Why fondant?

Reader Bailey wants to know why she should go to the trouble of making actual poured fondant instead of just using a simple powdered-sugar-and-water mixture. It’s a terrific question and the answer is all related to crystals. Sucrose crystals to be precise.

Icings are forms of crystalline candy that flow…at least for a while…until they set. Their consistency, the way they feel in the mouth, is a factor of the size of the crystals they contain. The smaller the crystals the smoother the icing feels on your tongue, and the more consistently it behaves as a topping.

Simple icing is made by — simply — stirring powdered sugar into water. This makes a sort of slurry of small sugar crystals and a thin syrup of water and free sucrose molecules (plus a little corn starch, the anti-caking agent that’s in powdered sugar). It has a pourable consistency when you first make and apply it, but shortly the forces of crystallization — random crystallization — take over and the texture starts to change. The sucrose molecules in the solution start to find one another and stack up like LEGOs forming all sorts of odd shapes, many of them very large. As this occurs, water is forced out from between the crystals and evaporates. The icing becomes firm, then brittle and crunchy. The once-smooth and glossy finish turns dull as the syrup in it disappears, and starts to warp and buckle. The end result is a top coat that looks worse the longer it sits and shatters and crumbles when you bite into it. It also feels grainy in the mouth.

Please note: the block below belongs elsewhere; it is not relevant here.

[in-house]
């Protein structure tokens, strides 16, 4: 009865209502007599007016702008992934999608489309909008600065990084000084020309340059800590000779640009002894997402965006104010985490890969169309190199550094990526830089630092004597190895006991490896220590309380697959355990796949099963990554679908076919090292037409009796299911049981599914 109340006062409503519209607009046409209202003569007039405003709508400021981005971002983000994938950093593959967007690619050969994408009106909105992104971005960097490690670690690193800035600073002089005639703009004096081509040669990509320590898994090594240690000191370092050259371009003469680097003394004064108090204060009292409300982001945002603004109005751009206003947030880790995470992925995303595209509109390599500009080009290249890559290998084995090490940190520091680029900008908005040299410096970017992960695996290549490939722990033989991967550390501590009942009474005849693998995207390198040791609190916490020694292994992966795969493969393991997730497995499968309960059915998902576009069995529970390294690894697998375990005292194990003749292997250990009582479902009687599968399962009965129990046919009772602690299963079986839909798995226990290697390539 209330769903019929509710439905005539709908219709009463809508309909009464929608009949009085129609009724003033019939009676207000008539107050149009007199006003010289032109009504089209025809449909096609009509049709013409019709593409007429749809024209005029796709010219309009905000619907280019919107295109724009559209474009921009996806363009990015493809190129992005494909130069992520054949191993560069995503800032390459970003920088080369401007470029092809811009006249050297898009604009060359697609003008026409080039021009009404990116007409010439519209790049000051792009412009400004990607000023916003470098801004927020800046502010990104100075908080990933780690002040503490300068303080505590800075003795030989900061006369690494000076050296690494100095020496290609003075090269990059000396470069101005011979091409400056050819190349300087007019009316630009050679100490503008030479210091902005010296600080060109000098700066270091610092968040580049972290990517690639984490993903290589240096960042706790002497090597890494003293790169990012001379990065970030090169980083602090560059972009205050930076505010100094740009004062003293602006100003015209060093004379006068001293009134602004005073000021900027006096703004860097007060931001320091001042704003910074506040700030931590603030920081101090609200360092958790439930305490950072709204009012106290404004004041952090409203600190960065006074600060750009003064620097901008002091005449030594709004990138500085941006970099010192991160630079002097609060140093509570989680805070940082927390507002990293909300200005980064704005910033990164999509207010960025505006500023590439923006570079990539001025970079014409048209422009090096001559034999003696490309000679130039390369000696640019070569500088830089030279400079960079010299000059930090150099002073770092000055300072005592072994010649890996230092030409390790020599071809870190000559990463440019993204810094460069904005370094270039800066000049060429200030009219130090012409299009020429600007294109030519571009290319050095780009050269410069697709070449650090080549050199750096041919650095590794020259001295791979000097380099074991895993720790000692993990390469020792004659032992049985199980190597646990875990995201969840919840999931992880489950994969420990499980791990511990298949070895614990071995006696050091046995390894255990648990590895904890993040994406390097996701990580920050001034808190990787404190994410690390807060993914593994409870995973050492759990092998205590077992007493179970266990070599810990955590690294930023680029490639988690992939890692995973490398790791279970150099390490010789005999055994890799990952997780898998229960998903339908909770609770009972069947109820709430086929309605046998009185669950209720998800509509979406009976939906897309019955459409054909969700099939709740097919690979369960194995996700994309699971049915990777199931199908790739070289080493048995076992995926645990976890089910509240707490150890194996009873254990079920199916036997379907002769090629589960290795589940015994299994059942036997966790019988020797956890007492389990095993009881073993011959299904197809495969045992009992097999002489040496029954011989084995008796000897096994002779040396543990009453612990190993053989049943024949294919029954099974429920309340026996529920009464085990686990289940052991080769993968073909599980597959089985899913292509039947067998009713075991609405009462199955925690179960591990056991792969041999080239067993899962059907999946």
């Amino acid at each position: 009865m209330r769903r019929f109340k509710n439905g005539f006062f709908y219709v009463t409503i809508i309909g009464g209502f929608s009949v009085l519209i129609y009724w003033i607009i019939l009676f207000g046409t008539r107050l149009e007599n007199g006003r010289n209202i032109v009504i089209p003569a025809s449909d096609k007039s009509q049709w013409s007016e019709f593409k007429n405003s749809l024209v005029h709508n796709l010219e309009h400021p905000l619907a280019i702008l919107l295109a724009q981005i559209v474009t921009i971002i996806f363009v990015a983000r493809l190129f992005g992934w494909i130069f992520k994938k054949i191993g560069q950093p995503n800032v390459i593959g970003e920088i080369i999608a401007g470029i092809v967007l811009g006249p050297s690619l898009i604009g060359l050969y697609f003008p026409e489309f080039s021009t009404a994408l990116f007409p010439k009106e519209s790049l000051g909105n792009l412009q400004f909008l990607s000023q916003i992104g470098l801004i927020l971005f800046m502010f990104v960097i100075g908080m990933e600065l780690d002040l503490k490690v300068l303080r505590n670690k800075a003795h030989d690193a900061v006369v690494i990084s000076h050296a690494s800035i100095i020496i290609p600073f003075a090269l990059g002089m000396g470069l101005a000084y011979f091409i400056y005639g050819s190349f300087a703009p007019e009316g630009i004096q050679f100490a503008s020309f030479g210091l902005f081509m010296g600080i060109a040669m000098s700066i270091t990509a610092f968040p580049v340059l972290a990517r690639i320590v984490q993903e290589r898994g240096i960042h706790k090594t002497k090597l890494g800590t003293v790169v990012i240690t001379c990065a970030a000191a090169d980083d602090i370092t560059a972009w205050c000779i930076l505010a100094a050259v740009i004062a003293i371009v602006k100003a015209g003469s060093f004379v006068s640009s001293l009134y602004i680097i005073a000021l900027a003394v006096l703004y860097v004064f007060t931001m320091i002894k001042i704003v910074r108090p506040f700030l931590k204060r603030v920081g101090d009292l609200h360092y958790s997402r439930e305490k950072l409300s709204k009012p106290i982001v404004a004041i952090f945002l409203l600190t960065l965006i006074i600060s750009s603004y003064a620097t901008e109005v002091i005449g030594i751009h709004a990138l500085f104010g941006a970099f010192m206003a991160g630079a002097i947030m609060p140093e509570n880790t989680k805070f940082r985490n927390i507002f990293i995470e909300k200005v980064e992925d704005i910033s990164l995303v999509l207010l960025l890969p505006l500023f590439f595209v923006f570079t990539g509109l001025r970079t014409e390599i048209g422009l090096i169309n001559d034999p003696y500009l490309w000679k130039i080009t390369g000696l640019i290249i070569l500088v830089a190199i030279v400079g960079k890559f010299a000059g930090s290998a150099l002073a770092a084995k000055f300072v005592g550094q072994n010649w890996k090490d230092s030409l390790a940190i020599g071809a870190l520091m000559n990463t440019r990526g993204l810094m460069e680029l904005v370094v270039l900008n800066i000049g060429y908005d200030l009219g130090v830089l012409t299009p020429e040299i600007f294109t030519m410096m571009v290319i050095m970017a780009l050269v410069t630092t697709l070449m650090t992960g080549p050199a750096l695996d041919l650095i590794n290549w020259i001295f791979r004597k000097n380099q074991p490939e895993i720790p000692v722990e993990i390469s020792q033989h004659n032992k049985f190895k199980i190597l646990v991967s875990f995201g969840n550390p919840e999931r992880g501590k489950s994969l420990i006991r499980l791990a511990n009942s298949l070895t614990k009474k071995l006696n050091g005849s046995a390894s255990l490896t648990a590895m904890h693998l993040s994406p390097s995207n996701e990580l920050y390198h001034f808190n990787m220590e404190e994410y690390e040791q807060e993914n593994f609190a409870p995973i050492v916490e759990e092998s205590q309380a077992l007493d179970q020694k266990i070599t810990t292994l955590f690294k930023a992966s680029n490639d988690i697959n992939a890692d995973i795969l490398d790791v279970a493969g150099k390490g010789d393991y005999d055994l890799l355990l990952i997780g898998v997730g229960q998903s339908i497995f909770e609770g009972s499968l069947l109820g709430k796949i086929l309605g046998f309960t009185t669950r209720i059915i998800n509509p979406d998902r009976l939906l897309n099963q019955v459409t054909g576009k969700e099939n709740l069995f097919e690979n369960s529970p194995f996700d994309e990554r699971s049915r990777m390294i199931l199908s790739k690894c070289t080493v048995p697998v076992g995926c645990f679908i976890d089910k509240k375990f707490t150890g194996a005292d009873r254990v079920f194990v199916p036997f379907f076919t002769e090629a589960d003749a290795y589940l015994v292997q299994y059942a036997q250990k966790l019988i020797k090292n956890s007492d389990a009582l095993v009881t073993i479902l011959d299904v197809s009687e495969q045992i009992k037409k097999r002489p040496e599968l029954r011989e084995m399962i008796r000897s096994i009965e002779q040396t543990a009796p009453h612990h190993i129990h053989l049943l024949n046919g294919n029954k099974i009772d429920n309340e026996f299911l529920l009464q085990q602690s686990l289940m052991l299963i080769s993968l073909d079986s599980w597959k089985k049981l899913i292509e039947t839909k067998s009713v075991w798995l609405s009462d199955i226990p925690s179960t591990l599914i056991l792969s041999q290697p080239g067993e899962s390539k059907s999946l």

Fondant gives a much different result because it’s made differently. It starts out as a dense, hot sugar syrup, a so-called supersaturated solution which is created with heat. Boiling water, you see, will accommodate a lot more dissolved sucrose that cold water will, over twice the amount. So right away you’re dealing with a syrup with a much lower moisture content (only about 13%).

But that’s not where the advantages end, oh no. For if you cool a supersaturated sucrose solution and then agitate it briskly, you get a controlled crystallization that produces crystals of a size so small that they don’t register on the human tongue. Better still, those tiny crystals end up floating in a dense syrup of invert sugar (basically non-crystallizing glucose and fructose molecules) and water. That small crystal-syrup combination keeps the fondant not only smooth and uniform but pliable even after it’s been applied. Sure, it’ll still form a bit of a crust when it sits for a while, but it won’t lose its luster and/or crack like a coating of simple icing will. Plus is feels silky when you eat it.

Is poured fondant absolutely indispensable for a doughnut or a black and white or an Esterházy torte? Not for home cooks it isn’t, no. But pastries with real poured fondant on them absolutely do taste better. ‘Nuff said.

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